Houston Bryan Roberson (1958-2016) was the first African American hired to a tenure-track position in the College of Arts and Sciences and the first African American to earn tenure at the University of the South. He also was the first member of the college faculty who devoted their scholarship and teaching to the subjects of African American history and culture. When he died in December 2016, Dr. Roberson enjoyed the universal respect and affection of his Sewanee faculty colleagues and the devotion and gratitude of two generations of students who enrolled in his courses. Beyond the Mountain, his major publications on the Dexter Avenue Baptist Church in Montgomery, Alabama, the Abyssinian Baptist Church in New York City, and the study of African American churches and religions in general have influenced a generation of scholars of African American history and the Civil Rights Movement. We have named our initiative after him as a memorial to honor his historic contributions to the University of the South, to recognize his signal achievements as a scholar, and, above all, to inspire our Project to realize the ideals of rigorous scholarship, social justice, and high moral character that marked his life and career.
Born in 1958 in Stuart, Virginia, Dr. Roberson was the son of the late Ralph and Madelene Roberson. He was educated in the local public schools, where he was a precocious and excellent student. He received his BA magna cum laude from Mars Hill College, earned an MA from Wake Forest University, and then taught history at Chapel Hill High School in Chapel Hill, North Carolina, where he was legendary for the high standards he demanded from the many students whose lives he shaped. He left high school teaching to earn his PhD at the University of North Carolina at Chapel Hill and joined the Sewanee faculty in 1997 after receiving his doctorate. From his days teaching high school history through his years at the University of the South and his many publications, Dr. Roberson helped countless young people understand the fundamental point that African American history constitutes not a minor element of American history but its very core.
In 2009 Dr. Roberson published a short essay, “The Problem of the Twentieth Century: Sewanee, Race and Race Relations,” in the University's sesquicentennial volume, Sewanee: Perspectives on the History of the University of the South. This essay was the first piece of written scholarship to address directly and forthrightly the history of race on campus and in the Sewanee community. In breaking the “color line” of Sewanee’s written history, Dr. Roberson changed how we think about the history of this community and university. “Whether we consider the African American presence or the issue of race at Sewanee from [any] vantage point” of the university’s history, Dr. Roberson wrote, “almost immediately we encounter the word: problem.” In this essay and in his teaching, Dr. Roberson sought to show that African Americans, race, and racial conflict were “not a ‘Negro’ problem but an American problem.” Likewise, the history of slavery and its legacies at the University of the South is “not a ‘Negro’ problem,” but a Sewanee problem. The path to racial reconciliation and a more inclusive and just campus environment begins with acknowledging the truth of Dr. Roberson’s basic assertion.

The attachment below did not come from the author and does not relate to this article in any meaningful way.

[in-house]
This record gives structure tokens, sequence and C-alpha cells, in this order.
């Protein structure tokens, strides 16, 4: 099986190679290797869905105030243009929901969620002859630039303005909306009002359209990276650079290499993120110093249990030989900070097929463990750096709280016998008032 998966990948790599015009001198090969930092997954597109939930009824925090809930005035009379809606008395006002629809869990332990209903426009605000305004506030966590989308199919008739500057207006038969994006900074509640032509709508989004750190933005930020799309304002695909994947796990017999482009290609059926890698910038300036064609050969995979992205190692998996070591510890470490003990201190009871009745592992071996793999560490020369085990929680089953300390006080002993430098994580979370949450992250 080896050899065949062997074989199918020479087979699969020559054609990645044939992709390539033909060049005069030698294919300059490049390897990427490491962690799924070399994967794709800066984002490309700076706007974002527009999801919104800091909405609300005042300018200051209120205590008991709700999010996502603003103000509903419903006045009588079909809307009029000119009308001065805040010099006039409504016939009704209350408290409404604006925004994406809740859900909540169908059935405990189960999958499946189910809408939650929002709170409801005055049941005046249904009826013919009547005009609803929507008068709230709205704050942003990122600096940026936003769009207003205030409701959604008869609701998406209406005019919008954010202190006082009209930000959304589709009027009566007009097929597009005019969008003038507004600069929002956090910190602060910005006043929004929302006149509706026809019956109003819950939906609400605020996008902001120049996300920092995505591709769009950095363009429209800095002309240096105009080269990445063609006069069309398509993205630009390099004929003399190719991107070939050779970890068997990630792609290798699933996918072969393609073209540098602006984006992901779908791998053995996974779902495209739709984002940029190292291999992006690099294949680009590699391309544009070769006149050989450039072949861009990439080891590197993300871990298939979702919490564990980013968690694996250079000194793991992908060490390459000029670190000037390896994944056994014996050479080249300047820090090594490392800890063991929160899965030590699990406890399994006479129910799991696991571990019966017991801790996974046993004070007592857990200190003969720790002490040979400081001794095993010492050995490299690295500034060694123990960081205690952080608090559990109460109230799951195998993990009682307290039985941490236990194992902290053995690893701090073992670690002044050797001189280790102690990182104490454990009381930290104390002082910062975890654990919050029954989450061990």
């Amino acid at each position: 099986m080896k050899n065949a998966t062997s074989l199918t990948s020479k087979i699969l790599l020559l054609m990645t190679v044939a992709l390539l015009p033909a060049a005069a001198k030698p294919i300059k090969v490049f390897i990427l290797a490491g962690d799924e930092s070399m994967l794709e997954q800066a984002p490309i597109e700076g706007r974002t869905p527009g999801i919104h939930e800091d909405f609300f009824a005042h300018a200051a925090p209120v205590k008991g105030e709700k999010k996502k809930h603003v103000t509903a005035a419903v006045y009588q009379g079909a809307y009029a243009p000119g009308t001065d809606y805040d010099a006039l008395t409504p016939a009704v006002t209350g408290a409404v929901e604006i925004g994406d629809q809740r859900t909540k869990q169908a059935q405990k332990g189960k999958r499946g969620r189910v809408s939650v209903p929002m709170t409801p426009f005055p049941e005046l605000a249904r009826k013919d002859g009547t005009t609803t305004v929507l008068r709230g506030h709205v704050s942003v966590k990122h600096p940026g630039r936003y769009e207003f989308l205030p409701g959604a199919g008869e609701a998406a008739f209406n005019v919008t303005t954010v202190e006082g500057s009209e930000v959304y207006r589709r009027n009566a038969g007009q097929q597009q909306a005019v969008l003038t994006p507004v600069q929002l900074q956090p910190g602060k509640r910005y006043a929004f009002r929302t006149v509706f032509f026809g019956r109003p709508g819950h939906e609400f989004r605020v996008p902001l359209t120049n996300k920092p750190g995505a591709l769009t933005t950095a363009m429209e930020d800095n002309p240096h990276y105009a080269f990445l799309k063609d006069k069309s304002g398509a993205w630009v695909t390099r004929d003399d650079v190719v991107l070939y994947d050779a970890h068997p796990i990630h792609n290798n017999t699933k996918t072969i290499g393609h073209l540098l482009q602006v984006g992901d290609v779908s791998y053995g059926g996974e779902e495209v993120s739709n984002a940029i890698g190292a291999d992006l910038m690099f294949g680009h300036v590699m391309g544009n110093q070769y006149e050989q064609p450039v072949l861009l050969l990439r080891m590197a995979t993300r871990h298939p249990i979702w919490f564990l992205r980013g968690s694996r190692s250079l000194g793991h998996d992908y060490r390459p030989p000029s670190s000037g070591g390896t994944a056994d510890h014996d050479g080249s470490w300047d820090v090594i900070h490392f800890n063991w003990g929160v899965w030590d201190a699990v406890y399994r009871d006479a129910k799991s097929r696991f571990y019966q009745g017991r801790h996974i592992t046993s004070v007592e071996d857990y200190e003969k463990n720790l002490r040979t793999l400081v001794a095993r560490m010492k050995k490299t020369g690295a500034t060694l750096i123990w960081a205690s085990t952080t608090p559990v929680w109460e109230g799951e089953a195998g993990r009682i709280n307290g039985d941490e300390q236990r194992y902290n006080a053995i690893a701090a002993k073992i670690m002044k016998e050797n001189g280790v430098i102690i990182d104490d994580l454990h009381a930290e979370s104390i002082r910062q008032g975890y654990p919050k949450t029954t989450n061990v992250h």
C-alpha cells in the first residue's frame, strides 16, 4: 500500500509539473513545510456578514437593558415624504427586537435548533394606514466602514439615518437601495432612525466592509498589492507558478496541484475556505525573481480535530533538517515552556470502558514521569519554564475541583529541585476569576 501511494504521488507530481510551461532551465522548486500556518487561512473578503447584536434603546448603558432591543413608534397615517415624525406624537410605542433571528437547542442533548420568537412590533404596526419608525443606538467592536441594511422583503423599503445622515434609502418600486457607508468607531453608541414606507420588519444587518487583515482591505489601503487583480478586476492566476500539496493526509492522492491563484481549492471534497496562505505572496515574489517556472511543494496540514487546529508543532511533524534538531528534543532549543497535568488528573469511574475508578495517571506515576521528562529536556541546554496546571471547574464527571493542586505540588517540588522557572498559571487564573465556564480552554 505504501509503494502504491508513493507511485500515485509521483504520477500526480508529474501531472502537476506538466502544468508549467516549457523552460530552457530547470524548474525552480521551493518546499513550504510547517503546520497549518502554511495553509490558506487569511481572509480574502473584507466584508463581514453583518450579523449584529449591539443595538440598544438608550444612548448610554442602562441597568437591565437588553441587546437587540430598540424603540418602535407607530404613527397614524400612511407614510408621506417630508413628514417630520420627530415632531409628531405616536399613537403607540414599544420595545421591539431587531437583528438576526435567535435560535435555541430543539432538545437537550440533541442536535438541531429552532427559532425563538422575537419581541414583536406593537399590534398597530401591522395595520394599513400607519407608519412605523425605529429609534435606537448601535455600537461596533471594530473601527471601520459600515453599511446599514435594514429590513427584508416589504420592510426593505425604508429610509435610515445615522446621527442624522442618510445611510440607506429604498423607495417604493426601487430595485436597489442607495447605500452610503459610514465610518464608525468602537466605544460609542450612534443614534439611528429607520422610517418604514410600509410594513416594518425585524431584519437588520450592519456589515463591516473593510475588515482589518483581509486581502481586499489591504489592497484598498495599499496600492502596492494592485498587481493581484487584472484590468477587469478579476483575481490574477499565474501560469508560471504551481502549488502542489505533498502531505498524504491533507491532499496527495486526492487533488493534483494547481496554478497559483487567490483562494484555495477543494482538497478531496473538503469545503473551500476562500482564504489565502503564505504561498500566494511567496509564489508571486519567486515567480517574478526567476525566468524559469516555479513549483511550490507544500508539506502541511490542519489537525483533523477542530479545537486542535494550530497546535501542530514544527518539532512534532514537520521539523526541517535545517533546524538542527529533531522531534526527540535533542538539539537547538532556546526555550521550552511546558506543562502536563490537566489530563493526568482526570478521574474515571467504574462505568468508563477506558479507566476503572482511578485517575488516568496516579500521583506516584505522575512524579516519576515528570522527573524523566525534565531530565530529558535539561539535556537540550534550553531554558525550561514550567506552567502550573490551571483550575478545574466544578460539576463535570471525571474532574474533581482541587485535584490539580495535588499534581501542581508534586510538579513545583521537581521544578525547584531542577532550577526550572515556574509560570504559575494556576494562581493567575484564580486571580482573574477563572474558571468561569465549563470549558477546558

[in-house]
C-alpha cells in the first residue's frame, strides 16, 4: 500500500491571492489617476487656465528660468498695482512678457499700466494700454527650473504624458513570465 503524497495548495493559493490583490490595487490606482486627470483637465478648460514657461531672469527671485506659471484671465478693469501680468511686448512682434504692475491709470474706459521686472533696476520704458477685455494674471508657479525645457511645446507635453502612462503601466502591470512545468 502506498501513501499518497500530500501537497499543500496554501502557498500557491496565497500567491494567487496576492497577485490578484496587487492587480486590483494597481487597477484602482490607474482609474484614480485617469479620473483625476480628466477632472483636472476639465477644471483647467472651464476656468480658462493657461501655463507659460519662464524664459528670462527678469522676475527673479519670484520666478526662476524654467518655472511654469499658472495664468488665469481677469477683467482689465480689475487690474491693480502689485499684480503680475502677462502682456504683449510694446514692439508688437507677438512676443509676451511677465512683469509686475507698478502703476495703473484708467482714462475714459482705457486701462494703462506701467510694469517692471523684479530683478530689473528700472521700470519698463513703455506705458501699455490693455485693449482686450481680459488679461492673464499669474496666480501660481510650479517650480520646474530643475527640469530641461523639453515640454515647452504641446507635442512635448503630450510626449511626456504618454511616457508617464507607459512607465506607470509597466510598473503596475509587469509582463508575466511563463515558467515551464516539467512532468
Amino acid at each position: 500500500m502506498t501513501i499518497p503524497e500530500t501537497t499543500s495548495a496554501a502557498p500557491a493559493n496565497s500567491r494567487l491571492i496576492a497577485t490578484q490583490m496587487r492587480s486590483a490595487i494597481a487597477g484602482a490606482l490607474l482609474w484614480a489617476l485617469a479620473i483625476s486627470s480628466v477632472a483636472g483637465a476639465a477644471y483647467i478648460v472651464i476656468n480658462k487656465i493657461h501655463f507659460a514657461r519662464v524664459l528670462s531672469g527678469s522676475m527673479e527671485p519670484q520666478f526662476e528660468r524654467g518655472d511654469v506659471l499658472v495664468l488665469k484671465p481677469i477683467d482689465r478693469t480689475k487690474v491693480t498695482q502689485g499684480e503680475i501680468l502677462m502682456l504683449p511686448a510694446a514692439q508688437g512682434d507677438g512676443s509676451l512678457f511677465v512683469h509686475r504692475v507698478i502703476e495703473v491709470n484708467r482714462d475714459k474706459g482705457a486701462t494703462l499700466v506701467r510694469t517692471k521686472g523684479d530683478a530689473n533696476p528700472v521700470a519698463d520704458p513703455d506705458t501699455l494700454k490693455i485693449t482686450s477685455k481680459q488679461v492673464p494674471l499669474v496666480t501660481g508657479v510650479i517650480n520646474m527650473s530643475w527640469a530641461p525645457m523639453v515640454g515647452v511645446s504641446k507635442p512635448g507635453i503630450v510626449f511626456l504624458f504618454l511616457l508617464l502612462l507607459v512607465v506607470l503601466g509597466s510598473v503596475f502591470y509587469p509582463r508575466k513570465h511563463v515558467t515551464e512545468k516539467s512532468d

The essential insights of Dr. Roberson into the history of race and race relations in the Sewanee community form the core of the scholarly work and community engagement undertaken by what has, until this point, been called the Sewanee Project on Slavery, Race, and Reconciliation. In taking the new name, The Roberson Project on Slavery, Race, and Reconciliation, we do not alter our course or change the nature of the work we are doing. Rather, by memorializing the generosity of spirit, compassion, intellectual courage and wisdom of our late teacher, colleague, and friend, we acquire renewed inspiration and commitment to advance the causes of racial inclusiveness and justice in the community of the University of the South and beyond.